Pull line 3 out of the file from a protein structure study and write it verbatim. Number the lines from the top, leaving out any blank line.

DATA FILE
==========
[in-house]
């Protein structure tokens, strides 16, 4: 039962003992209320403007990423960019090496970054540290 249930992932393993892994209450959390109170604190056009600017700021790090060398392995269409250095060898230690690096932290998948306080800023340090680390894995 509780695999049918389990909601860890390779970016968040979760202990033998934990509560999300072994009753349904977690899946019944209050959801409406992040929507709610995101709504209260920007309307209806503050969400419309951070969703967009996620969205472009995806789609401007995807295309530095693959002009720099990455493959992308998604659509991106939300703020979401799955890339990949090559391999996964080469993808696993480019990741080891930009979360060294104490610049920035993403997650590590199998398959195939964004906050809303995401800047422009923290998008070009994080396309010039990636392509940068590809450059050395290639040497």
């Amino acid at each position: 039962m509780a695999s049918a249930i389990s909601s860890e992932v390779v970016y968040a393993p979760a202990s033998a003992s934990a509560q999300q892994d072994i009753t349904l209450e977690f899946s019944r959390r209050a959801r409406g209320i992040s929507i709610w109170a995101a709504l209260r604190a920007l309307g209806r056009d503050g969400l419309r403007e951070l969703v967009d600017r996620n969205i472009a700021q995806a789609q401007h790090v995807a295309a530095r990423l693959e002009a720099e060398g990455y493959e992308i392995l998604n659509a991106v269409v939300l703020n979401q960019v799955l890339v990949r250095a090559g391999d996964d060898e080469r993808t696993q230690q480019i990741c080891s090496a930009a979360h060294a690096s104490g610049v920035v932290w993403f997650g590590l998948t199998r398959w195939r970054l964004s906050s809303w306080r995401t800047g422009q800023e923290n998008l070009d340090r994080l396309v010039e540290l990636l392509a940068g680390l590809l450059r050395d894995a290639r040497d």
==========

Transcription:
């Amino acid at each position: 039962m509780a695999s049918a249930i389990s909601s860890e992932v390779v970016y968040a393993p979760a202990s033998a003992s934990a509560q999300q892994d072994i009753t349904l209450e977690f899946s019944r959390r209050a959801r409406g209320i992040s929507i709610w109170a995101a709504l209260r604190a920007l309307g209806r056009d503050g969400l419309r403007e951070l969703v967009d600017r996620n969205i472009a700021q995806a789609q401007h790090v995807a295309a530095r990423l693959e002009a720099e060398g990455y493959e992308i392995l998604n659509a991106v269409v939300l703020n979401q960019v799955l890339v990949r250095a090559g391999d996964d060898e080469r993808t696993q230690q480019i990741c080891s090496a930009a979360h060294a690096s104490g610049v920035v932290w993403f997650g590590l998948t199998r398959w195939r970054l964004s906050s809303w306080r995401t800047g422009q800023e923290n998008l070009d340090r994080l396309v010039e540290l990636l392509a940068g680390l590809l450059r050395d894995a290639r040497d």